Do you know what the Earth’s atmosphere is made of? You’d probably remember it’s oxygen, and maybe nitrogen. And with a little help from Google you can easily reach a more precise answer: 78% nitrogen, 21% oxygen and 1% argon gas. However, when it comes to the composition of exo-atmospheres – the atmospheres of planets outside our solar system – the answer is not known. This is a shame, as atmospheres can indicate the nature of planets, and whether they can host life.
As exoplanets are so far away, it has proven extremely difficult to probe their atmospheres. Research suggests that artificial intelligence (AI) may be our best bet to explore them – but only if we can show that these algorithms think in reliable, scientific ways, rather than cheating the system. Now our new paper, published in the Astrophysical Journal, has provided reassuring insight into their mysterious logic.
Astronomers typically exploit the transit method to investigate exoplanets, which involves measuring dips in light from a star as a planet passes in front of it. If an atmosphere is present on the planet, it can absorb a very tiny bit of light, too. By observing this event at different wavelengths – colours of light – the fingerprints of molecules can be seen in the absorbed starlight, forming recognisable patterns in what we call a spectrum.
A typical signal produced by the atmosphere of a Jupiter-sized planet only reduces the stellar light by ~0.01% if the star is Sun-like. Earth-sized planets produce 10-100 times lower signals. It’s a bit like spotting the eye colour of a cat from an aircraft.
In the future, the James Webb Space Telescope (JWST) and the Ariel Space Mission, both probes that will investigate exoplanets from their orbit in space, will help by providing high-quality spectra for thousands of exo-atmospheres. But while scientists are excited about this, the latest research suggests it may be tricky. Due to the complex nature of atmospheres, the analysis of a single transiting planet may take days or even weeks to complete.
Naturally, researchers have started to look for alternative tools. AI are renowned for their ability to assimilate and learn from a large amount of data and their superb performance on different tasks once trained. Scientists have therefore attempted to train AI to predict the abundance of various chemical species in atmospheres.
Current research has established that AIs are well-suited for this task. However, scientists are meticulous and sceptical, and to prove this is really the case, they want to understand how AIs think.
In science, a theory or a tool cannot be adopted if it is not understood. After all, you don’t want to go through the excitement of discovering life on an exoplanet, just to realise it is simply a “glitch” in the AI. The bad news is that AIs are terrible at explaining their own findings. Even AI experts have a hard time identifying what causes the network to provide a given explanation. This disadvantage has often prevented the adoption of AI techniques in astronomy and other scientific fields.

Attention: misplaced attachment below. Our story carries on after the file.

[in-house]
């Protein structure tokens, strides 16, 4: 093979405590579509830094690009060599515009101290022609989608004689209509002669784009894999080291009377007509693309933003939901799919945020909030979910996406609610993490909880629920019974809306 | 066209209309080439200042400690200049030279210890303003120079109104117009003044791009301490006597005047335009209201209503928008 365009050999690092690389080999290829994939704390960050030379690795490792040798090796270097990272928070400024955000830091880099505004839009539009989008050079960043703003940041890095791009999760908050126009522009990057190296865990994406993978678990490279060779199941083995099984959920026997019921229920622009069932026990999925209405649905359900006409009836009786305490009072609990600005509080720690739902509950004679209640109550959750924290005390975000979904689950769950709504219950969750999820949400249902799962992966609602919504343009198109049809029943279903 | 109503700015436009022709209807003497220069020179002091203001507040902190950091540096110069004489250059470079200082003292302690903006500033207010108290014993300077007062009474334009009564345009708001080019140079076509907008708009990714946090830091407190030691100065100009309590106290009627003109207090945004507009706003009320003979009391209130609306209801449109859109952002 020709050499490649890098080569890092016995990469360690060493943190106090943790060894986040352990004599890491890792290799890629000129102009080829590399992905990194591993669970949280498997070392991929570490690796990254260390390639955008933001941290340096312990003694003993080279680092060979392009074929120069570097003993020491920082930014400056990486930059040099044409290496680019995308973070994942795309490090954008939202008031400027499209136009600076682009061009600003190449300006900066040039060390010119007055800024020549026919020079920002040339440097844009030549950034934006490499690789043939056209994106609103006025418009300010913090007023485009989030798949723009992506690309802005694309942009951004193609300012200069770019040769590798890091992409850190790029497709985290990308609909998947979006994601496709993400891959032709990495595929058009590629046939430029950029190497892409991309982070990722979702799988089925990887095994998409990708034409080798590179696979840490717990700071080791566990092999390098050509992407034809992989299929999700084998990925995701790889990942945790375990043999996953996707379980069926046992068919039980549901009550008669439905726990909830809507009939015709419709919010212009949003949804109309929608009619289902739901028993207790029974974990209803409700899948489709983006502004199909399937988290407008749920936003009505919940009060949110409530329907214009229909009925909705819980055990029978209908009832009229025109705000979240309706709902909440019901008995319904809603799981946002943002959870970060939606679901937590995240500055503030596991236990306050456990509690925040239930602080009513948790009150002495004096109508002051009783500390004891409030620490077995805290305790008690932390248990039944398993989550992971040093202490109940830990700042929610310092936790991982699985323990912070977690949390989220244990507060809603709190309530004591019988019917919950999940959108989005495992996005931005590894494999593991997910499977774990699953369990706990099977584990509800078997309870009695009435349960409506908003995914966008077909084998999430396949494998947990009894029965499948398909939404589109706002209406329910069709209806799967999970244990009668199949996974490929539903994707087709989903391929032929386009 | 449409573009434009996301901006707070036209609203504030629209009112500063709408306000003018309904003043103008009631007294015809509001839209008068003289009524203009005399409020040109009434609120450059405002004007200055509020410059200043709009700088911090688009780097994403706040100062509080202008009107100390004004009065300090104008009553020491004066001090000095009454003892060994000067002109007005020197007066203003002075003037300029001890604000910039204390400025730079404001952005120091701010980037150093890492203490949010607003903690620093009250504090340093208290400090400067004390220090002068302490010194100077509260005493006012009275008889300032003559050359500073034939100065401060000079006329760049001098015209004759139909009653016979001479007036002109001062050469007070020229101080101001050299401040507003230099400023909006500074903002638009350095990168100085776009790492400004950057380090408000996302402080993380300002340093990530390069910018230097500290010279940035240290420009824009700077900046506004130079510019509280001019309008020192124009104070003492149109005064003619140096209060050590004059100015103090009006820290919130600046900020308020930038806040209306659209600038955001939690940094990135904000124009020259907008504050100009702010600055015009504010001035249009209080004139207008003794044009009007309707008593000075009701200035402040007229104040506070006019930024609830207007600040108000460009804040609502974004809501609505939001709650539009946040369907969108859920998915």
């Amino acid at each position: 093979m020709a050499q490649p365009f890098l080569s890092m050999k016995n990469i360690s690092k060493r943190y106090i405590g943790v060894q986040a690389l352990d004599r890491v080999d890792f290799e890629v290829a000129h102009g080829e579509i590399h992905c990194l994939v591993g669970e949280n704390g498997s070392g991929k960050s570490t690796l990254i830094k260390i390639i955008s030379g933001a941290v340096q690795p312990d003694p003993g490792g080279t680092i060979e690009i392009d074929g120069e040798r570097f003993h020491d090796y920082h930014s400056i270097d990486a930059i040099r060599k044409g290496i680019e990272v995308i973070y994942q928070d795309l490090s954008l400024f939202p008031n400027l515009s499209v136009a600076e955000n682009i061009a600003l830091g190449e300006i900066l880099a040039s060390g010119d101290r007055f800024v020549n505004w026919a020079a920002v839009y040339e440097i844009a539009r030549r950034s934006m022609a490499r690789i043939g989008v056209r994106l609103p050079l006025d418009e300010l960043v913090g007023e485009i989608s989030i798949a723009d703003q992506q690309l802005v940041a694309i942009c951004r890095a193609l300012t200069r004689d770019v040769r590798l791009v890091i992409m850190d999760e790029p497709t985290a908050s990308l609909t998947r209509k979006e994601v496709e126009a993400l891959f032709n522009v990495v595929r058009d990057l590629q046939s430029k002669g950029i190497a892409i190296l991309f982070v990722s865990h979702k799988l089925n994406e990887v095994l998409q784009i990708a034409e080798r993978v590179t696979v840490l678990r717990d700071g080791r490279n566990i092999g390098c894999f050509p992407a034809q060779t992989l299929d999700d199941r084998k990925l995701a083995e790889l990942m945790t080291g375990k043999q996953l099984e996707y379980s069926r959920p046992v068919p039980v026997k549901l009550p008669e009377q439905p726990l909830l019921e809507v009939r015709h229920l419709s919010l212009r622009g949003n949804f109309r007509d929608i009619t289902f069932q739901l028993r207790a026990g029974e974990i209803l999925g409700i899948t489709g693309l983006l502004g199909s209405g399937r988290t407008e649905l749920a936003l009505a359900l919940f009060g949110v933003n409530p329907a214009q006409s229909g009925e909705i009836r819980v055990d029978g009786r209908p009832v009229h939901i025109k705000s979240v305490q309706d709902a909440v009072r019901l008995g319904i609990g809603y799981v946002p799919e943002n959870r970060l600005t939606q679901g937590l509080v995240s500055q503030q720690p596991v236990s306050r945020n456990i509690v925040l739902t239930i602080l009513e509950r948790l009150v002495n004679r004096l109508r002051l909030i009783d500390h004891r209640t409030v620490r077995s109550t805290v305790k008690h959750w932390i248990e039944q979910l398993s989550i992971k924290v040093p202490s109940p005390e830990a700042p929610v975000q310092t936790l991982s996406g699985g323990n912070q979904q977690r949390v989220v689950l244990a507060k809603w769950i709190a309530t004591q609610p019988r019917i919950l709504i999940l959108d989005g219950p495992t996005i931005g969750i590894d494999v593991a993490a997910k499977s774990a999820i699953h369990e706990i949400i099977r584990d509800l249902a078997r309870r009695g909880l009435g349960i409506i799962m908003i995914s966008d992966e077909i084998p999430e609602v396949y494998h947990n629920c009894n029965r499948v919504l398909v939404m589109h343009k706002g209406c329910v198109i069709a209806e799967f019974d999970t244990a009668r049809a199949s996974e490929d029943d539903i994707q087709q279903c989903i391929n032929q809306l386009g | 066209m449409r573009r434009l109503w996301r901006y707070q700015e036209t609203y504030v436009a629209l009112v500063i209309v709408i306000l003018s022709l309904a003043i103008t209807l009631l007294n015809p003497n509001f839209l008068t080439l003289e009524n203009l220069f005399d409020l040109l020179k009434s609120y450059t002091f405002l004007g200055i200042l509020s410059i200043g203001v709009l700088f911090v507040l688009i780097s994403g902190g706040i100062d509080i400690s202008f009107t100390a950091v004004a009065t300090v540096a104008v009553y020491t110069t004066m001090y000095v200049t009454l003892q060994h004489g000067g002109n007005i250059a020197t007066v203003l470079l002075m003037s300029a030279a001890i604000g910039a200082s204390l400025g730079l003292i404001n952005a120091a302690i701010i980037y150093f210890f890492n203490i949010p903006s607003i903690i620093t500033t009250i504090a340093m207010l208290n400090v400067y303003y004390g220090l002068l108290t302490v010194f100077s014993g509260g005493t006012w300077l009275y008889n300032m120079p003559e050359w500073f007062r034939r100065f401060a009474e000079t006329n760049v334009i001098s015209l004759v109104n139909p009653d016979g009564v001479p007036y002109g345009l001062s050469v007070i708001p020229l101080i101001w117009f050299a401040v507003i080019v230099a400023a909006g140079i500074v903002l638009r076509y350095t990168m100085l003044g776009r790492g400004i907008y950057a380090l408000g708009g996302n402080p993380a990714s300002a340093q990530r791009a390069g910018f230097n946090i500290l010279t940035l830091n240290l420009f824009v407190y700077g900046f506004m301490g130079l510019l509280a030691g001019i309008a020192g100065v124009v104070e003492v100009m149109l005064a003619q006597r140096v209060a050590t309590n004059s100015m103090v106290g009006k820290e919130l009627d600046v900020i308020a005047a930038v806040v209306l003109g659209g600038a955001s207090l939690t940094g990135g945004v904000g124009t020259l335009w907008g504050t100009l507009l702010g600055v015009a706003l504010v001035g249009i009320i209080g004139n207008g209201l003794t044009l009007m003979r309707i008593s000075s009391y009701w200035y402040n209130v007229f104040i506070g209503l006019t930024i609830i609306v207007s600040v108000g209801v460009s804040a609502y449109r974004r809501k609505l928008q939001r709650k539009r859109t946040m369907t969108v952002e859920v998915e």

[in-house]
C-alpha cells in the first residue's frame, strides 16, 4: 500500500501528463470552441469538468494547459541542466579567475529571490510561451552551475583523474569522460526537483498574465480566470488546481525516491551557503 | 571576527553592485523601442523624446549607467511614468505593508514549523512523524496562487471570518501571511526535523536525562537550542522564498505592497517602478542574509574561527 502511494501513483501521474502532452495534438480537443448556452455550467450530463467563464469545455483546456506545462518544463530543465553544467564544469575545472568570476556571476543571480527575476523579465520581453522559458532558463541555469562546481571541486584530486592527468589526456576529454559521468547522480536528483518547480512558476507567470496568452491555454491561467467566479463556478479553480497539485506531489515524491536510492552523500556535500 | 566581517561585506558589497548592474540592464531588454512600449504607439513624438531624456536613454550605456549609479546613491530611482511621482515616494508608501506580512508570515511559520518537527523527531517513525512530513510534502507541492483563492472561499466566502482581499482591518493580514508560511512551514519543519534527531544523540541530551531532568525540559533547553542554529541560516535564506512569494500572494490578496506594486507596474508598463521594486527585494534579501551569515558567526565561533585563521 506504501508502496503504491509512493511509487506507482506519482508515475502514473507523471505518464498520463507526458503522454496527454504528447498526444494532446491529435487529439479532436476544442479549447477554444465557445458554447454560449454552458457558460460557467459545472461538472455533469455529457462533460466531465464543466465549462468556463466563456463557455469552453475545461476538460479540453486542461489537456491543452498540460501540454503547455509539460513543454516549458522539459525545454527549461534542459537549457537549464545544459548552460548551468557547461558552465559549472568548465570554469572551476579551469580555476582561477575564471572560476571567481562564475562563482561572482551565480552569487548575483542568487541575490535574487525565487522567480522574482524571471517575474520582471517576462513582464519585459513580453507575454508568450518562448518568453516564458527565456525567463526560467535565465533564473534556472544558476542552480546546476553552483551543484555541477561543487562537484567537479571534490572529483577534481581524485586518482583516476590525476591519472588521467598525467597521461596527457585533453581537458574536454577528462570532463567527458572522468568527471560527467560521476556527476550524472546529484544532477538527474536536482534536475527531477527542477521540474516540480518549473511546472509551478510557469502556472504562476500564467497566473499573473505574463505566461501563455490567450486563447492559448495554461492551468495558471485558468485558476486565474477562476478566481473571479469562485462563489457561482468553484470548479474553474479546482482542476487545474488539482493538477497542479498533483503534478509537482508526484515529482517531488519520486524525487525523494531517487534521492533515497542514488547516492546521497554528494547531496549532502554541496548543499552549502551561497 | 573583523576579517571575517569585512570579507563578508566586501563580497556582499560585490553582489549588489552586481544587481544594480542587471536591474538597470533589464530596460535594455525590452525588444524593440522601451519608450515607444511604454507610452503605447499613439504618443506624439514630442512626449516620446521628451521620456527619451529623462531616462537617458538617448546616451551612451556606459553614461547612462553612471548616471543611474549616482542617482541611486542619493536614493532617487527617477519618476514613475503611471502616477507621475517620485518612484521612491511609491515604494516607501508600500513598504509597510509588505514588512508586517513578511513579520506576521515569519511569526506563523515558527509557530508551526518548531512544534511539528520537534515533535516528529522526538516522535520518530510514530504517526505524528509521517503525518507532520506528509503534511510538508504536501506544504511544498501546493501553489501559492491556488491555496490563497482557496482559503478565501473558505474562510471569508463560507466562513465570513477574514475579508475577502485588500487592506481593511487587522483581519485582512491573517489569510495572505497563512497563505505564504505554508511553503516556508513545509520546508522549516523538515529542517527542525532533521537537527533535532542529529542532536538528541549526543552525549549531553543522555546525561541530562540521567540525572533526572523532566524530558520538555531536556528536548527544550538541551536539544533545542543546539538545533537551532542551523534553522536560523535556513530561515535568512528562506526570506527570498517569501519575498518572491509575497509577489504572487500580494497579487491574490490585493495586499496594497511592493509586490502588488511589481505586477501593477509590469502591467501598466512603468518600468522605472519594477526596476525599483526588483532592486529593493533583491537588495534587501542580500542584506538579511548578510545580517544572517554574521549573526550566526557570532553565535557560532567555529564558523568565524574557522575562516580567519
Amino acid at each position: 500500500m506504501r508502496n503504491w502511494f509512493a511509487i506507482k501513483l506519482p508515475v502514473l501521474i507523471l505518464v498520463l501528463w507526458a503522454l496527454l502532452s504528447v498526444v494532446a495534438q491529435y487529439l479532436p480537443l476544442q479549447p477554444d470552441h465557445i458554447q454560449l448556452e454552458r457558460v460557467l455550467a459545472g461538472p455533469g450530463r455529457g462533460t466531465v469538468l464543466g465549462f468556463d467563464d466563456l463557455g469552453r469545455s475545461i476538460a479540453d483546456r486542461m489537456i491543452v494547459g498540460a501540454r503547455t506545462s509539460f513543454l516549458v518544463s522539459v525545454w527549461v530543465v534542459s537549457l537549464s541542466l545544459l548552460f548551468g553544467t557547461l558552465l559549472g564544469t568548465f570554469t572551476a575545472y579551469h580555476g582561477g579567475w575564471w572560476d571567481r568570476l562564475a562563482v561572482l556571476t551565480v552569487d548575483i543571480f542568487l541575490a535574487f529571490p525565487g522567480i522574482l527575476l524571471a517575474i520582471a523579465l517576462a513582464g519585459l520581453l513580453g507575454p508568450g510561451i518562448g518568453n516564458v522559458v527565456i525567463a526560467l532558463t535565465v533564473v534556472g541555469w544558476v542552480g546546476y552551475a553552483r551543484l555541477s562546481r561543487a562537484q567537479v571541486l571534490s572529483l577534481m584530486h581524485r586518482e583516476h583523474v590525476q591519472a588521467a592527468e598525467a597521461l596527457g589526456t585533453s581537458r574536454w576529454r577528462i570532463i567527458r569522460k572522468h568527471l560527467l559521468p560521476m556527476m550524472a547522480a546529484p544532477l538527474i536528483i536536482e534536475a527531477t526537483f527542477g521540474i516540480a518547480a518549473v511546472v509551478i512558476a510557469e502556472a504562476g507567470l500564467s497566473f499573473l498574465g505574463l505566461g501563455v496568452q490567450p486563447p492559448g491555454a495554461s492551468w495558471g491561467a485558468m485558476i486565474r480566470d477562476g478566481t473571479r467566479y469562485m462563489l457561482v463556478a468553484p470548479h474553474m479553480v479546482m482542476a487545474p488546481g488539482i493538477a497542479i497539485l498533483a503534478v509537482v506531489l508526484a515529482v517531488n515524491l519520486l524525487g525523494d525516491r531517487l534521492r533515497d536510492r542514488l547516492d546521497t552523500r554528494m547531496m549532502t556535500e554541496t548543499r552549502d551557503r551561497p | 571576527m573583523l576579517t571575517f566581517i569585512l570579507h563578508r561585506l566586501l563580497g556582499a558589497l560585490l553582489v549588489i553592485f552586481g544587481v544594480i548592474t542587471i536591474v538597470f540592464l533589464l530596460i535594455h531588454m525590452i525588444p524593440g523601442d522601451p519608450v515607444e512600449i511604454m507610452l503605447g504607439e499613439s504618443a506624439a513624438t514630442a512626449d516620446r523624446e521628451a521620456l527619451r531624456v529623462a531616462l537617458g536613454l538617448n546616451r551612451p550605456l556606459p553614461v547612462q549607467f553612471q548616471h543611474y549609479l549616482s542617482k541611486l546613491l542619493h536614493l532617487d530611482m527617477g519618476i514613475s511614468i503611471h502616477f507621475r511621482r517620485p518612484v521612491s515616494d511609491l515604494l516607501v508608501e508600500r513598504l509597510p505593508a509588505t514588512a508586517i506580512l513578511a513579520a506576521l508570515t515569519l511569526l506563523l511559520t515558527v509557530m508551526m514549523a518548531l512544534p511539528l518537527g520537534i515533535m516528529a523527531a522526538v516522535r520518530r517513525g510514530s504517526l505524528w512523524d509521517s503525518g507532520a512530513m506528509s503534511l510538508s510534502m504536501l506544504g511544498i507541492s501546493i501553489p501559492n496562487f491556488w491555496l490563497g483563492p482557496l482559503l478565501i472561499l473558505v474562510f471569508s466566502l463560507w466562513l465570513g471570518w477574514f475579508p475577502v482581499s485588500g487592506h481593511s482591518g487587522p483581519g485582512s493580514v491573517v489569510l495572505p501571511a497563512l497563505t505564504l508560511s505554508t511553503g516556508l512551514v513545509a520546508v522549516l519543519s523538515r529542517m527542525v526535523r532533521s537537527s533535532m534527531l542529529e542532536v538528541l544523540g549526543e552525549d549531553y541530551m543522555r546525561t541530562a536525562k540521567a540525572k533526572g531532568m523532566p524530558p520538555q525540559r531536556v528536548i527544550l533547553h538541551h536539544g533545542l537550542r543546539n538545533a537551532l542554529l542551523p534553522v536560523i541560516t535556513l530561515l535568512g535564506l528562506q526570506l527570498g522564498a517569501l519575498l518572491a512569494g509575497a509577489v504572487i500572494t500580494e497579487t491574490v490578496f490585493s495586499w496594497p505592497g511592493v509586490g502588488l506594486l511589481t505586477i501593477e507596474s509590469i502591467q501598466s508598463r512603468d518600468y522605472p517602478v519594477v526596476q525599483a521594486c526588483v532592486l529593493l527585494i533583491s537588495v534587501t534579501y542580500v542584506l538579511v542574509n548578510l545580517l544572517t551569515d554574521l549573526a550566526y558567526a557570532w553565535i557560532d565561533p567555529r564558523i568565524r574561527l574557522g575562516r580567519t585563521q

We developed a method that allows us a glimpse into the decision-making process of AI. The approach is quite intuitive. Suppose an AI has to confirm whether an image contains a cat. It would presumably do this by spotting certain characteristics, such as fur or face shape. To understand which characteristics it is referencing, and in what order, we could blur parts of the cat’s image and see if it still spots that it is a cat.
This is exactly what we did for an exoplanet-probing AI by “perturbing”, or changing, regions of the spectrum. By observing how the AI’s predictions on the abundances of exoplanet molecules changed (say water in the atmosphere) when each region was doctored, we started to build a “picture” of how the AI thought, such as which regions of the spectrum it used for deciding the level of water in the atmosphere.
Reassuringly for us astronomers, we found that a well-trained AI relies heavily on physical phenomena, such as unique spectroscopic fingerprints – just like an astronomer would. This may come as no surprise, after all, where else can the AI learn it from?
In fact, when it comes to learning, AI is not so different from a cheeky high-school student – it will try its best to avoid the hard way (such as understanding difficult mathematical concepts) and find any shortcuts (such as memorising the mathematical formulae without understanding why) in order to get the correct answer.
If the AI made predictions based on memorising every single spectrum it had come across, that would deeply undesirable. We want the AI to derive its answer from the data, and perform well on unknown data, not just the training data for which there is a correct answer.
This finding provided the first method to have a sneaky peek into so-called “AI black-boxes”, allowing us to evaluate what the AIs have learnt. With these tools, researchers now can not only use AIs to speed up their analysis of exo-atmospheres, but they can also verify that their AI uses well-understood laws of nature.
That said, it’s too early to claim that we fully understand AIs. The next step is to work out precisely how important each concept is, and how it gets processed into decisions.
The prospect is exciting for AI experts, but even more so for us scientists. AI’s incredible learning power originates from its ability to learn a “representation”, or pattern, from the data – a technique similar to how physicists have discovered laws of nature in order to better understand our world. Having access to the minds of AI may therefore grant us the opportunity to learn new, undiscovered laws of physics.